Just before the pandemic began I took out this book from library just in case I had the time for it. The lockdown began, the library was closed and now I had time for this book I had picked up by chance; with it’s first sentence, I had the feeling there was something in there that might be worth reading.
“The day started before sunrise, on March 21, 1979, when Teacher Gu woke up and found his wife sobbing quietly into her blanket…Their daughter’s life would end this day…”
The characters are many and varied, from all walks of life in the small town of Muddy River. The novel follows their daily lives, their struggles, their hopes and desires in late 1979 Communist China. While some are victims of circumstance, others question to status quo.
- Teacher Gu and Mrs. Gu are the parents of counterrevolutionary Gu Shan who has been sentenced to death for crimes against the communist party.
- Mr. and Mrs. Hua are former vagabonds who wandered the roads from town to town. Years ago, they were forced to give up their their daughters; girls they had encountered in their wanderings who they had taken in and cared for.
- Bashi is the town pervert who’s impulsive and ignorant decisions have unintended consequences.
- Nini is the deformed little girl who is treated as a burden in the family and wishes to escape them somehow.
- Tong is a young boy with an alcoholic father and a submissive mother.
- And finally Kai. Oh my dear Kai! My favorite character. Kai is the radio spokesperson for the government. She finds herself at odds with her marriage while at the same time secretly supporting the counterrevolutionary cause.
A big part of what makes this book special are these flawed, human characters. Li crafts these characters with a rich background so you can understand who they are and further on can appreciate their trajectory; so you can understand their reasoning, their motivation and how some change, either for better or worse, is either a consequence of their own actions or of things that are out of their control. One particular character adds some conflict to the novel but purely out of ignorant, selfish actions that has consequences on others.
Some characters I enjoyed immensely, others I didn’t care for but can appreciate them none the less.
I don’t want to give away too much of the story. At the beginning of the novel, Gu Shan’s execution either directly or indirectly sparks a chain of events that in some way change the lives of the characters starting with her parents.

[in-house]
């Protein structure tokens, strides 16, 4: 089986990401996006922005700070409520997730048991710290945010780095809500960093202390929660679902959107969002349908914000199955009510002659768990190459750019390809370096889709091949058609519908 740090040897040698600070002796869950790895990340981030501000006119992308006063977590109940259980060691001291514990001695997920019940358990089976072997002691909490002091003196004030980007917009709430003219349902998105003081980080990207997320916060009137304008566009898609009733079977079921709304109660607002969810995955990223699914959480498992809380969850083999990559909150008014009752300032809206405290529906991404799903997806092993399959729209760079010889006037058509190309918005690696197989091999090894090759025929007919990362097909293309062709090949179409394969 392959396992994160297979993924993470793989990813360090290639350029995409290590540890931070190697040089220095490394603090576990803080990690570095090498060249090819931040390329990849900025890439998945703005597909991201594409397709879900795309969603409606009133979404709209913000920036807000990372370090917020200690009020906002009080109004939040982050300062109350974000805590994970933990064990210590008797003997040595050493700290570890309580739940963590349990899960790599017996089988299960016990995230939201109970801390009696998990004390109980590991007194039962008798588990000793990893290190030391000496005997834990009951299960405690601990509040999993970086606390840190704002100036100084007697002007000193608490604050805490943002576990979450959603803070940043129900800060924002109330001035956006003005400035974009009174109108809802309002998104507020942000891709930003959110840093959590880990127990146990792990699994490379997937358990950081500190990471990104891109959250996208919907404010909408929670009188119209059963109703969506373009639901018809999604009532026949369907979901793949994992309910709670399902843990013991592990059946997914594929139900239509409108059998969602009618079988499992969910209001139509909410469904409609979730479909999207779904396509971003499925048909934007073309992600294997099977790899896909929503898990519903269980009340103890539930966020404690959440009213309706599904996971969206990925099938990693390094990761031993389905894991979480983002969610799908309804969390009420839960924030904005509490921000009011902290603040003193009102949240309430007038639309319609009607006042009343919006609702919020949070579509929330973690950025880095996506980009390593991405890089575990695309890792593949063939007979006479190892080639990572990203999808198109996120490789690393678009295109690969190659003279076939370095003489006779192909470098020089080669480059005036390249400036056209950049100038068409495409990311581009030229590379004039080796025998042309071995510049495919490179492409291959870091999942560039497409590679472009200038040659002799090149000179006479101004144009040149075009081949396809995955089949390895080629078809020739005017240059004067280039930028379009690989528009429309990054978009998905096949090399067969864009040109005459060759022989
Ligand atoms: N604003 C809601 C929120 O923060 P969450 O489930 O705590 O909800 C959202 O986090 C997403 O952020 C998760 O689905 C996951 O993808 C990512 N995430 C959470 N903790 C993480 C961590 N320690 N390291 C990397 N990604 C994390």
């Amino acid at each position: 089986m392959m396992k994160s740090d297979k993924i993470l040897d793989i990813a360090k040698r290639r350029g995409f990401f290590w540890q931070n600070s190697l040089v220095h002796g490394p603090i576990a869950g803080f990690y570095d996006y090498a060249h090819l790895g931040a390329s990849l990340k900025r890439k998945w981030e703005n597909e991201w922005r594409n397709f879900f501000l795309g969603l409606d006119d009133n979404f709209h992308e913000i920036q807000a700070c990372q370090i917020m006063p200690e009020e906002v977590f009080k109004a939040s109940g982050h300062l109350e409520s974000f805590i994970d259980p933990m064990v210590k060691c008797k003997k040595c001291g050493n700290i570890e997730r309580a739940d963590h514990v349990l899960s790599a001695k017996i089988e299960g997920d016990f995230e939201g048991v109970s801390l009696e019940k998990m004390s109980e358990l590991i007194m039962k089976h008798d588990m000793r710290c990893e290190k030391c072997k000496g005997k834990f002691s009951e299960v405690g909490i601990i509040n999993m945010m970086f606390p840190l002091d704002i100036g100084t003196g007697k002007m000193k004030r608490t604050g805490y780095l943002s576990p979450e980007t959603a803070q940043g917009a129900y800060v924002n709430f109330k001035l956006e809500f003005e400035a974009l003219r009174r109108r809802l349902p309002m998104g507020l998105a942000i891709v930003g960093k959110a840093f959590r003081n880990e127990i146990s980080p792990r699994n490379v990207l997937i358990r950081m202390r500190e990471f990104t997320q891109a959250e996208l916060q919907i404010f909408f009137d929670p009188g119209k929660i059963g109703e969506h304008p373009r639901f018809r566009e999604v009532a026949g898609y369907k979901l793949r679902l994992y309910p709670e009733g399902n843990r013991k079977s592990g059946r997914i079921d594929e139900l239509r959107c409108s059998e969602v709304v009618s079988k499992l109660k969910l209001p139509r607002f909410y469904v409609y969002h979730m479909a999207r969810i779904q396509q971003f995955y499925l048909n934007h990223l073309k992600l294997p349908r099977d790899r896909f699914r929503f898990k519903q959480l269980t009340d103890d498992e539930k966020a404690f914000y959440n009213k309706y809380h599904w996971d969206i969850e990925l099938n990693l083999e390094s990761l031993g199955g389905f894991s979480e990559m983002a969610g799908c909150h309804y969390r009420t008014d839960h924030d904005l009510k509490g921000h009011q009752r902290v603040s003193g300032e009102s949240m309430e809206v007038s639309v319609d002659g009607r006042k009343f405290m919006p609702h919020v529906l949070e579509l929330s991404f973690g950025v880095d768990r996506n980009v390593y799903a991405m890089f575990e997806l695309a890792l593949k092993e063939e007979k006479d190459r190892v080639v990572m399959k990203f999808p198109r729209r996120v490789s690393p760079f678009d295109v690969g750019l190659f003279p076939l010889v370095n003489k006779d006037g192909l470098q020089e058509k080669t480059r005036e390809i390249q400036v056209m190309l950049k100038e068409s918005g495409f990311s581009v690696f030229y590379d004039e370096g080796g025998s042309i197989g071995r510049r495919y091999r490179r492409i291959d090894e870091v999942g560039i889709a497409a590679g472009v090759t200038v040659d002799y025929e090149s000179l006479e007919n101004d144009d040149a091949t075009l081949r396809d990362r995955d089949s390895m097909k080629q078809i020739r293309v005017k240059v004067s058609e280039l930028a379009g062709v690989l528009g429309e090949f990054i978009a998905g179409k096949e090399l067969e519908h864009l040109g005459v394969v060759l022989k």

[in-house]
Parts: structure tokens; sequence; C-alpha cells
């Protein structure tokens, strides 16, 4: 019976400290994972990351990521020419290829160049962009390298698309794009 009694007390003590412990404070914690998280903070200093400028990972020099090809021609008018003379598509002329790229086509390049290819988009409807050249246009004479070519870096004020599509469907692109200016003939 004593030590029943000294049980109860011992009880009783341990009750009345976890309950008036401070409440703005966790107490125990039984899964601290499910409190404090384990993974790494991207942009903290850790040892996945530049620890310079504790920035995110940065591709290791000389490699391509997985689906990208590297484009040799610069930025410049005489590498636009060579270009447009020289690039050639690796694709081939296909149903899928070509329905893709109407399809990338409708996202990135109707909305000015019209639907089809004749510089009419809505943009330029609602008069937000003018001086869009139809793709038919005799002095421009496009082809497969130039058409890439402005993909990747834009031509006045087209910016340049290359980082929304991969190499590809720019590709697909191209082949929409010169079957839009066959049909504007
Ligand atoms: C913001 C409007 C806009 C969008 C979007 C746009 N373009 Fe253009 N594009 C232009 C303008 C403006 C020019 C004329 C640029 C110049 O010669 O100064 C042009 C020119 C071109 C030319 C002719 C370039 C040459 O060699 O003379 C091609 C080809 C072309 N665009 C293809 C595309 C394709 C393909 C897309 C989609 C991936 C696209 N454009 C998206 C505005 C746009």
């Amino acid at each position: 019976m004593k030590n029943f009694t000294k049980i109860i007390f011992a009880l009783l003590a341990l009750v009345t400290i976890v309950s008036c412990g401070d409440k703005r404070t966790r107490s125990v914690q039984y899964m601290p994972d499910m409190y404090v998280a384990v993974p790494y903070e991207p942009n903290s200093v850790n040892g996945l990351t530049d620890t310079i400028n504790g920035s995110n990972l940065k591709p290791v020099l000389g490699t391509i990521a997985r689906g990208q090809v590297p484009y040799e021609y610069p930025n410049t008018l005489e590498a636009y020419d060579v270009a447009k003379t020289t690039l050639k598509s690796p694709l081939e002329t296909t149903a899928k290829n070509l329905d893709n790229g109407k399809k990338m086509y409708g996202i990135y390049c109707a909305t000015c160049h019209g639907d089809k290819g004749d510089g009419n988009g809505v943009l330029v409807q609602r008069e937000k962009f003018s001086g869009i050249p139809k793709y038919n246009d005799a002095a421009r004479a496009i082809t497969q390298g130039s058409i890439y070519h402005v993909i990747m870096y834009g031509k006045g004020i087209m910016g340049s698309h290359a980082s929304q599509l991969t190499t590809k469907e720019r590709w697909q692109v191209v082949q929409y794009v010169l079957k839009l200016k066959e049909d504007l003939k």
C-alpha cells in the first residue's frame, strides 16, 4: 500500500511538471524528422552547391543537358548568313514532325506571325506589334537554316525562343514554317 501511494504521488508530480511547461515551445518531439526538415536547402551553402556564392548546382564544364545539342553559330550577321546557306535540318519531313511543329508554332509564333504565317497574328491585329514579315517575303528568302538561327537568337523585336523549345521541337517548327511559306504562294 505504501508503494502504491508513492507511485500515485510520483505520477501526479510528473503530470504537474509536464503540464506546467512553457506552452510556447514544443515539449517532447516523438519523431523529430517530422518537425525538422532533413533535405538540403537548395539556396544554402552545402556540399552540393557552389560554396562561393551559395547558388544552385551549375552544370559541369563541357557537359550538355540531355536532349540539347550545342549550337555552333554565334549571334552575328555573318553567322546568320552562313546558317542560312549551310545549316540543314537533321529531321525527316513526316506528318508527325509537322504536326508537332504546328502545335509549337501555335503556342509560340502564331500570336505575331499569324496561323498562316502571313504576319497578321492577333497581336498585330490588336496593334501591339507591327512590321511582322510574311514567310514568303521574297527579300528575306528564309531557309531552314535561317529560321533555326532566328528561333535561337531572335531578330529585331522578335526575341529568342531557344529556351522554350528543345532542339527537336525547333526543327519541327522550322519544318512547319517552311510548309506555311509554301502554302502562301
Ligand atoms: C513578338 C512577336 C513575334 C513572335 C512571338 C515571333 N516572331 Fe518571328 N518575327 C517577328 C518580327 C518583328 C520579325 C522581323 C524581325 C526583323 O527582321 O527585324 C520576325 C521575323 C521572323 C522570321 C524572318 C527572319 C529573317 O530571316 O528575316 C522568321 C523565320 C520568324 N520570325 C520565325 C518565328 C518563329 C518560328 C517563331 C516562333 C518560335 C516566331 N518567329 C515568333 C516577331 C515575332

While Teacher Gu wants nothing more than to move on with his life and holds some resentment for his wild child daughter, Mrs. Gu is consumed by her grief and wants some sort of justice for her daughter. Their choices pull them apart in different directions, one confining himself into the box of the Communist government and the other outraged into action.
The story as a whole depicts life and loss under an oppressive regime.
“They were all sufferers in their despicable pain, every one of them, and what right did he have to laugh at the woman whose husband was pouring his heart out to him, a man in sincere confession to a fellowman?”
First off, one important factor that made this book so enjoyable for me is the author’s writing style. This book is brilliantly written in it’s language and tone; lyrical, melancholic and haunting, at times. These characters feel like actual people as the author weaves the tapestry of their lives, each thread rich in the color of the author’s style portraying a realness I haven’t read in a long time, each thread tied to the other; an unweaving of one will unravel the other.
I’ve seen some reviews in which some readers did not like the book because it was depressing. I get that. As readers, we should stick to what we like. However, I would say going in that taking into consideration this book is set in Communist China, this isn’t a light read. I myself did not find it particularly depressing, I found it REAL! With that in mind, don’t expect a “happily ever after.” This reads as something that could’ve actually happened and that’s what makes some of these characters special.
Other reviewers felt that without some knowledge of the historical context the novel takes place in, they felt a little lost but I myself did not feel this way. If anything, it makes me want to look further into it as I went into this book with little knowledge of the political and social landscape of China at that time.
Historical fiction based on World War II; those books are a dime a dozen. If you want to read something different by diverse author, I cannot recommend this highly enough!